Presentation will feature history of radiological cleanup
The Navy will make a presentation on the status of its radiological investigation and cleanup at the next Alameda Point Restoration Advisory Board meeting, which will be held Thursday, March 22, 2018. The meeting is open to the public and begins at 6:30 p.m. in the second floor meeting room at 950 W. Mall Square on Alameda Point.
Multiple sites became contaminated with paint waste that contained radium-226, an element used in making aircraft dials glow in the dark.
“The Navy has made significant progress cleaning up environmental contamination at the former Naval Air Station Alameda,” said Cecily Sabedra, Environmental Coordinator for the Navy. “The environmental program is mature, with only one cleanup decision plan remaining. The public will have an opportunity to comment on this plan in spring 2018.”
This remaining cleanup decision is for Site 32 on the far reaches of the former aircraft runway area. The main contaminant of concern at this site, coincidentally, is radium-226. Radium paint waste was disposed of at the adjacent underground dump in the mid-20th Century, and some of the waste was later bulldozed onto adjacent soil when the new runway was added.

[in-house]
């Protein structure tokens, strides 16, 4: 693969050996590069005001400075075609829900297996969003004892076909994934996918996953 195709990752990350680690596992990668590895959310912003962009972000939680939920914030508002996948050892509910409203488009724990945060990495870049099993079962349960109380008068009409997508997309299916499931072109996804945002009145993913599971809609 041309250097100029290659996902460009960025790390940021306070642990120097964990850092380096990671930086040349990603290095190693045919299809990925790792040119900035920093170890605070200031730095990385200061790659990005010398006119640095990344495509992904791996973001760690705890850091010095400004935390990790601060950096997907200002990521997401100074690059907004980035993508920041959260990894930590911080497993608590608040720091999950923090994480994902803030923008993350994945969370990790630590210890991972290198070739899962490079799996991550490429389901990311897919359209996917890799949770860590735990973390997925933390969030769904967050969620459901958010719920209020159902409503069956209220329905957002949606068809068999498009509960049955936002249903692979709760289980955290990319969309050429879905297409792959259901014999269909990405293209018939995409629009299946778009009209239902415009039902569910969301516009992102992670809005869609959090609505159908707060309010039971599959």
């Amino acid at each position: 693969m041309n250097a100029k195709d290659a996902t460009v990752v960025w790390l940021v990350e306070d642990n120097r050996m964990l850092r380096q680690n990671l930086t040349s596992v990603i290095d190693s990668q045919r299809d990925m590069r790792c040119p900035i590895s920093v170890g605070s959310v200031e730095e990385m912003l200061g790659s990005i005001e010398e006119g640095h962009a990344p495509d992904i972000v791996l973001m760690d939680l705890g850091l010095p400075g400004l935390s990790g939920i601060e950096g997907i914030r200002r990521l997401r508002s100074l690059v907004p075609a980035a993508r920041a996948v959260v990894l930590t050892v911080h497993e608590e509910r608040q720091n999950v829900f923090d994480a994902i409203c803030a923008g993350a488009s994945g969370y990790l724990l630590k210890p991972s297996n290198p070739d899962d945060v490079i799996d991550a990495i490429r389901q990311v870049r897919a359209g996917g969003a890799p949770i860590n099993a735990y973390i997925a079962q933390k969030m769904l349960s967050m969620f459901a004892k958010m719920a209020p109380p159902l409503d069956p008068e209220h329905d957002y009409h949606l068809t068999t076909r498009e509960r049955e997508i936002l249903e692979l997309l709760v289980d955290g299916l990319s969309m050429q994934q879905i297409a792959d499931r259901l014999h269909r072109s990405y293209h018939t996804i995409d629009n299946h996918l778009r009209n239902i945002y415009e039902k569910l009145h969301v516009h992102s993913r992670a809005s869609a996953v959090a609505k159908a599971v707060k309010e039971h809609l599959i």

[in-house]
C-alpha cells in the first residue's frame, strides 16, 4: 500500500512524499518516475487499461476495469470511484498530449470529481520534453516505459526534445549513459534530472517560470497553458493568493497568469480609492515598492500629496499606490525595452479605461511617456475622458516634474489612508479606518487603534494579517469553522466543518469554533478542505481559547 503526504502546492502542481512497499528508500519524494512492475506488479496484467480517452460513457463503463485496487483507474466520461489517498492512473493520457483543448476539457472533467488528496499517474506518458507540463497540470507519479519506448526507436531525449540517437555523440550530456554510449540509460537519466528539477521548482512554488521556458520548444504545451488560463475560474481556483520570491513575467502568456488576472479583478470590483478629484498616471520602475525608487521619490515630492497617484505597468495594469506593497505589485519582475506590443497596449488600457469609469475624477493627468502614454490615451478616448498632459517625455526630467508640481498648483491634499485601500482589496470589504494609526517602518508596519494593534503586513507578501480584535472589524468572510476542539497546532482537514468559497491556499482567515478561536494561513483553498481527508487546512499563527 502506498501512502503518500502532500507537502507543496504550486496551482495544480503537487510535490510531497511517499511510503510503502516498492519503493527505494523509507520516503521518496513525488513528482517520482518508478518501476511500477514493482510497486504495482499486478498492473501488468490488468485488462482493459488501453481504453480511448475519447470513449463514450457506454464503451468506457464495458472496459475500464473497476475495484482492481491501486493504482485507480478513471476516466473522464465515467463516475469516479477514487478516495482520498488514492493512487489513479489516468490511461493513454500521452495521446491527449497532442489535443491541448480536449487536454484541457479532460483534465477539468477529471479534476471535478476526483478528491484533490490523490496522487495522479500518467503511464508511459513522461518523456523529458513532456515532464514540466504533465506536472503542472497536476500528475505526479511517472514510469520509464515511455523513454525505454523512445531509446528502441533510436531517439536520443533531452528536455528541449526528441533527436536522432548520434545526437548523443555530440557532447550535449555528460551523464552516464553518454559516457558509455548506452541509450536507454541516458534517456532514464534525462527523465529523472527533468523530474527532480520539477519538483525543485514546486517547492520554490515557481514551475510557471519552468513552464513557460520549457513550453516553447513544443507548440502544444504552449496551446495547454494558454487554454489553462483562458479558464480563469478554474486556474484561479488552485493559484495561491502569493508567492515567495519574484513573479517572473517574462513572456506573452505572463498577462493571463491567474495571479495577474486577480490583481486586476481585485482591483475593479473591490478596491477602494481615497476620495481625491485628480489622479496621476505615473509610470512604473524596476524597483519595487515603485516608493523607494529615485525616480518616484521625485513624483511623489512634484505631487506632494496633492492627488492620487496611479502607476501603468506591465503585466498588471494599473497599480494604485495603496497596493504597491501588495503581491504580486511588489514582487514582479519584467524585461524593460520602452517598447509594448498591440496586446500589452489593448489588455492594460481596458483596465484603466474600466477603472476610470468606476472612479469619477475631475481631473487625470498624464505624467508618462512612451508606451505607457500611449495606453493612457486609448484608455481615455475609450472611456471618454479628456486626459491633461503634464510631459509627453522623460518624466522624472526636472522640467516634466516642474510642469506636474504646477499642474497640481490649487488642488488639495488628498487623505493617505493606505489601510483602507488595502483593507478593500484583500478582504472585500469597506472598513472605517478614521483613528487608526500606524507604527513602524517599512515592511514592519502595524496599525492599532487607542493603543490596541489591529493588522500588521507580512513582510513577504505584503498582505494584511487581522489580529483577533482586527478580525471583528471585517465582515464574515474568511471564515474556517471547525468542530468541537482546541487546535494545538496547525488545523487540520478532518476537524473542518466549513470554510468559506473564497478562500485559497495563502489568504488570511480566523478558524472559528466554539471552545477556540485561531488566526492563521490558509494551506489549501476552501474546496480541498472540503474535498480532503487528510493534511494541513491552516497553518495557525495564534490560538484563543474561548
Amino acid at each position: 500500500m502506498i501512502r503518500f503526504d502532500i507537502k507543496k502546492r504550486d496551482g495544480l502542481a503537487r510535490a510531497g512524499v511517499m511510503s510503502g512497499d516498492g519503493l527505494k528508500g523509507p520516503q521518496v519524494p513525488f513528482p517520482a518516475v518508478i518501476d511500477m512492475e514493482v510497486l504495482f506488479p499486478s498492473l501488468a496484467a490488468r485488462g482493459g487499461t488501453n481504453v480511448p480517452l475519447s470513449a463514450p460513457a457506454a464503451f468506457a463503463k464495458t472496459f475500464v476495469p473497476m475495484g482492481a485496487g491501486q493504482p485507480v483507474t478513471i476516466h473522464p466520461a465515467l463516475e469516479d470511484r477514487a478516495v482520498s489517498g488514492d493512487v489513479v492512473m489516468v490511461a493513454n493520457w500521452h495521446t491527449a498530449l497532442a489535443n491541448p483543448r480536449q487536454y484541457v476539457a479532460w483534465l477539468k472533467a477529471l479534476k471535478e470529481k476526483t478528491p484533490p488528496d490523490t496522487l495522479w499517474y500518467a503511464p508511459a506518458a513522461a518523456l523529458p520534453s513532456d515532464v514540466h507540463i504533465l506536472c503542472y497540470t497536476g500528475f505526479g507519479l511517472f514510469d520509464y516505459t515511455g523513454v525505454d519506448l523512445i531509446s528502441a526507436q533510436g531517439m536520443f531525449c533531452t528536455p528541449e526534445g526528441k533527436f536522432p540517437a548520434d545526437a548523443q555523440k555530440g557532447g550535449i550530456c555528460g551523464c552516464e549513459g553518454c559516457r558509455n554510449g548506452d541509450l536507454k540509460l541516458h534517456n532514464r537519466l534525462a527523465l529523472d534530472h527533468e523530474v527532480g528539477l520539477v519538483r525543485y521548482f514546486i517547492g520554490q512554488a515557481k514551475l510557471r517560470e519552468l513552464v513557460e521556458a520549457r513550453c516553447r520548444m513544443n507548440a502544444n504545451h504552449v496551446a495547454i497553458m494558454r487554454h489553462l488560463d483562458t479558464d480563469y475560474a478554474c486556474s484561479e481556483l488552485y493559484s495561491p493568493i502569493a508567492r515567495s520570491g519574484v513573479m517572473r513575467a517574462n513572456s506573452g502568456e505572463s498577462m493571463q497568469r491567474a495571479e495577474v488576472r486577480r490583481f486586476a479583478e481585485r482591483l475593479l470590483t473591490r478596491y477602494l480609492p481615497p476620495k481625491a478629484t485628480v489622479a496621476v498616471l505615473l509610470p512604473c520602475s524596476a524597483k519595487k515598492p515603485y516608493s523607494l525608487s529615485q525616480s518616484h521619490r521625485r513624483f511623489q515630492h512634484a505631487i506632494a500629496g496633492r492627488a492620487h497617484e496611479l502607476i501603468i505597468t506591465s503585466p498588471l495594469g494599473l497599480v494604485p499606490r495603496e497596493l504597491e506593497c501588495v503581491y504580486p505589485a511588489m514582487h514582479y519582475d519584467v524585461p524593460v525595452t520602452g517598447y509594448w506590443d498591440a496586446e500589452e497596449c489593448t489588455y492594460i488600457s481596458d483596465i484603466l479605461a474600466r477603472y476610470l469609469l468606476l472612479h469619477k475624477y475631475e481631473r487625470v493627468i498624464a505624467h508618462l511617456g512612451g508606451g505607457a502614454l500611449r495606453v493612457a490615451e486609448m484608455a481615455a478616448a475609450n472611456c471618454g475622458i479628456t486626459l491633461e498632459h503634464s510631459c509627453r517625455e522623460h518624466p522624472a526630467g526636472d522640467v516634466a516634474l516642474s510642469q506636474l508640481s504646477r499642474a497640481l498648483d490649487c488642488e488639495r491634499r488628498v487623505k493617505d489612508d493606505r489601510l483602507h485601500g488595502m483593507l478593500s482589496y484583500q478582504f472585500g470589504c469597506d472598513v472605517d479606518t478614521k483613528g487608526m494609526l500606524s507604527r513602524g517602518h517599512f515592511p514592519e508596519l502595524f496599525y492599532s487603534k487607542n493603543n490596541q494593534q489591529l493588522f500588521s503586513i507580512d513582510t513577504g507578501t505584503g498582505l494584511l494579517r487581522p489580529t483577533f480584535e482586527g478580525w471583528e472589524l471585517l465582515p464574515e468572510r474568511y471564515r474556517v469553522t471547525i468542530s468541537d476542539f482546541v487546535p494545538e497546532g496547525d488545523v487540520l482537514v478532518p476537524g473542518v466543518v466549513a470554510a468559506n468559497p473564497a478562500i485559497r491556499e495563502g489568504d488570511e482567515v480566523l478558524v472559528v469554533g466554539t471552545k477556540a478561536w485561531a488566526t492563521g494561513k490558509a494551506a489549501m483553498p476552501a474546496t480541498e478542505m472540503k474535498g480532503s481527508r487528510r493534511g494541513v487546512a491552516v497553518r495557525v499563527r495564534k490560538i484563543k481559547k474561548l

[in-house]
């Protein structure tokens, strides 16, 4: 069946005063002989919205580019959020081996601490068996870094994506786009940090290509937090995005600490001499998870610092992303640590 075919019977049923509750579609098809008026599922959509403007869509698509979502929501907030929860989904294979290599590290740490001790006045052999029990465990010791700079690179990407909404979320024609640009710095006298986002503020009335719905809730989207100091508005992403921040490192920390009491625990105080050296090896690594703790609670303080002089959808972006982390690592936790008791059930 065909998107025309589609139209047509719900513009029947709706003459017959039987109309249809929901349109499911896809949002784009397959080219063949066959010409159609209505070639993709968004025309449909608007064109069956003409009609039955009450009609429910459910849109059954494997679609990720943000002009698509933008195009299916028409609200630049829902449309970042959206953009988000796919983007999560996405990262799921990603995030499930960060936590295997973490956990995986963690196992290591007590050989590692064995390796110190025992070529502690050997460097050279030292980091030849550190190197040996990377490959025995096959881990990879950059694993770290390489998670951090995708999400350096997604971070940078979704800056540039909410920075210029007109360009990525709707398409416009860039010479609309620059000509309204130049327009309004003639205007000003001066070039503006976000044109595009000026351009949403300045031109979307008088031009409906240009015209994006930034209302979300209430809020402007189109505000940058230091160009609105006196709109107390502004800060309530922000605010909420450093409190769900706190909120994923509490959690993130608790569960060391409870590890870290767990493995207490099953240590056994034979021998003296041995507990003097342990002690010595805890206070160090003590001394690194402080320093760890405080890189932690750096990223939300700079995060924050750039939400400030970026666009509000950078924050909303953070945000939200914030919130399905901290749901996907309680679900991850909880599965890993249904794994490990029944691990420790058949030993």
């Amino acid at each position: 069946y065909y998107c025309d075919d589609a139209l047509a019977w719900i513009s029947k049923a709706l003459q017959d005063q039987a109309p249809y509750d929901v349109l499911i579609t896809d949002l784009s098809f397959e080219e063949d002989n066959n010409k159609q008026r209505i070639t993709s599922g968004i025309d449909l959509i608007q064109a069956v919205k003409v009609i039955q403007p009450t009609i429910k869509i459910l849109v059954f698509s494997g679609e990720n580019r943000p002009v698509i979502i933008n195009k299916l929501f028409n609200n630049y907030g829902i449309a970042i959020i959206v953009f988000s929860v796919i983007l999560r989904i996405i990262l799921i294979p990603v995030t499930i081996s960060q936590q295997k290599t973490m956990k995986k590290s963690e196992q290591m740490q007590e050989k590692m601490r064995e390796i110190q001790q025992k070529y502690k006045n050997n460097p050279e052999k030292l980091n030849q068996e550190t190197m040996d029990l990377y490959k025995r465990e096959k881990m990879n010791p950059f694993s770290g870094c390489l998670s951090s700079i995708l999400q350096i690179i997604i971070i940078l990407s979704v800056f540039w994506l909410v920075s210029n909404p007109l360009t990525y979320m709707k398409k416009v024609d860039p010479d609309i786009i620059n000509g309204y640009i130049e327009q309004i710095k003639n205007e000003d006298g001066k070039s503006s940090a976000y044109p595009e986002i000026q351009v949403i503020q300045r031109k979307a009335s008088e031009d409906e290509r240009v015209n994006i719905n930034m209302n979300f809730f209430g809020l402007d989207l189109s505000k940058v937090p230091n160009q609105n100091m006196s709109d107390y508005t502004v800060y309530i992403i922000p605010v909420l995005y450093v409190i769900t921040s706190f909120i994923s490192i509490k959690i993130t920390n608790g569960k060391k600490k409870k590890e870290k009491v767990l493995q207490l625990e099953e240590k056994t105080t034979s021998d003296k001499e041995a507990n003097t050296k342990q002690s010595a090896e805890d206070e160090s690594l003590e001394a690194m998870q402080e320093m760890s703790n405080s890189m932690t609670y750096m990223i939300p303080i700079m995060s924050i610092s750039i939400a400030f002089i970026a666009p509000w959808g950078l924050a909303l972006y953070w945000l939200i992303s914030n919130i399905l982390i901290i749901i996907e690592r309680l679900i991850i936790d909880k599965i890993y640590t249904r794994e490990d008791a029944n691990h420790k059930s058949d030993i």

The entire former Navy property measures 2,807 acres, covering both land and water, of which 91 percent has been transferred out of Navy ownership. Approximately $560 million have been spent on environmental cleanup. The Navy will continue to monitor the cleanup remedies to ensure they are maintaining the established environmental and health and safety goals.
“The Navy expects to transfer the remaining property in multiple, small transactions over the next four years,” said Sabedra.
One of those land transfer transactions, dubbed Phase 3C, will happen later this year and involve four separate parcels comprising about 15 acres of land. One of those parcels is Building 41, the aircraft hangar at the corner of Ferry Point Road and West Tower Avenue. The building is now occupied by Wrightspeed, a maker of electric motor systems for powering large vehicles like garbage trucks.
Groundwater under part of Building 41 was contaminated with cleaning solvent used during aircraft maintenance work. The groundwater underwent successive cleanup treatments by the Navy, first injecting biodegradable chemicals to neutralize the solvent, and then using bacteria in a process known as bioremediation. The Navy has now achieved contaminant reduction suitable for transfer to the City.
Also included in the Phase 3C land transfer will be Building 400, which is part of the hangar complex facing the southwest corner of the Seaplane Lagoon, and the self-storage facility next to Main Street at West Oriskany Drive.
Originally published in the Alameda Sun.